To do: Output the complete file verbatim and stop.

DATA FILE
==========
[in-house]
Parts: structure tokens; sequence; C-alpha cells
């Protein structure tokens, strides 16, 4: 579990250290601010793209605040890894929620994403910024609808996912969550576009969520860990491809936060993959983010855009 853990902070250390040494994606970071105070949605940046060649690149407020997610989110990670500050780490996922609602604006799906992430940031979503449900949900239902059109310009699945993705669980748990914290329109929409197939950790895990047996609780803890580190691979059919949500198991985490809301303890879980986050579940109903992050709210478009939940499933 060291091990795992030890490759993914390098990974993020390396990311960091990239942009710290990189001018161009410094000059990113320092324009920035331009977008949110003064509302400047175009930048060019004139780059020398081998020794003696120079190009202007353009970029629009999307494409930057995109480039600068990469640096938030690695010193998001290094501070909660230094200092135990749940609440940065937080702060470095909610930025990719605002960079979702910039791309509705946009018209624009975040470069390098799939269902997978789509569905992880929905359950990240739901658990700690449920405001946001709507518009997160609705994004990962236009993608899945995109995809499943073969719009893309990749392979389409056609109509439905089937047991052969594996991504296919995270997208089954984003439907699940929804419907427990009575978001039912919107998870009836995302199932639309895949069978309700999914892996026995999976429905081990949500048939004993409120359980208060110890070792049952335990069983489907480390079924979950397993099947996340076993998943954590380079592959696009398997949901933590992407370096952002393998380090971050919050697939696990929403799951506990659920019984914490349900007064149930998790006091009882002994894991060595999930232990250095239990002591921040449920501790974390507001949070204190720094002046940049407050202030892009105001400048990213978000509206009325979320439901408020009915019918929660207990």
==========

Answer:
[in-house]
Parts: structure tokens; sequence; C-alpha cells
């Protein structure tokens, strides 16, 4: 579990250290601010793209605040890894929620994403910024609808996912969550576009969520860990491809936060993959983010855009 853990902070250390040494994606970071105070949605940046060649690149407020997610989110990670500050780490996922609602604006799906992430940031979503449900949900239902059109310009699945993705669980748990914290329109929409197939950790895990047996609780803890580190691979059919949500198991985490809301303890879980986050579940109903992050709210478009939940499933 060291091990795992030890490759993914390098990974993020390396990311960091990239942009710290990189001018161009410094000059990113320092324009920035331009977008949110003064509302400047175009930048060019004139780059020398081998020794003696120079190009202007353009970029629009999307494409930057995109480039600068990469640096938030690695010193998001290094501070909660230094200092135990749940609440940065937080702060470095909610930025990719605002960079979702910039791309509705946009018209624009975040470069390098799939269902997978789509569905992880929905359950990240739901658990700690449920405001946001709507518009997160609705994004990962236009993608899945995109995809499943073969719009893309990749392979389409056609109509439905089937047991052969594996991504296919995270997208089954984003439907699940929804419907427990009575978001039912919107998870009836995302199932639309895949069978309700999914892996026995999976429905081990949500048939004993409120359980208060110890070792049952335990069983489907480390079924979950397993099947996340076993998943954590380079592959696009398997949901933590992407370096952002393998380090971050919050697939696990929403799951506990659920019984914490349900007064149930998790006091009882002994894991060595999930232990250095239990002591921040449920501790974390507001949070204190720094002046940049407050202030892009105001400048990213978000509206009325979320439901408020009915019918929660207990």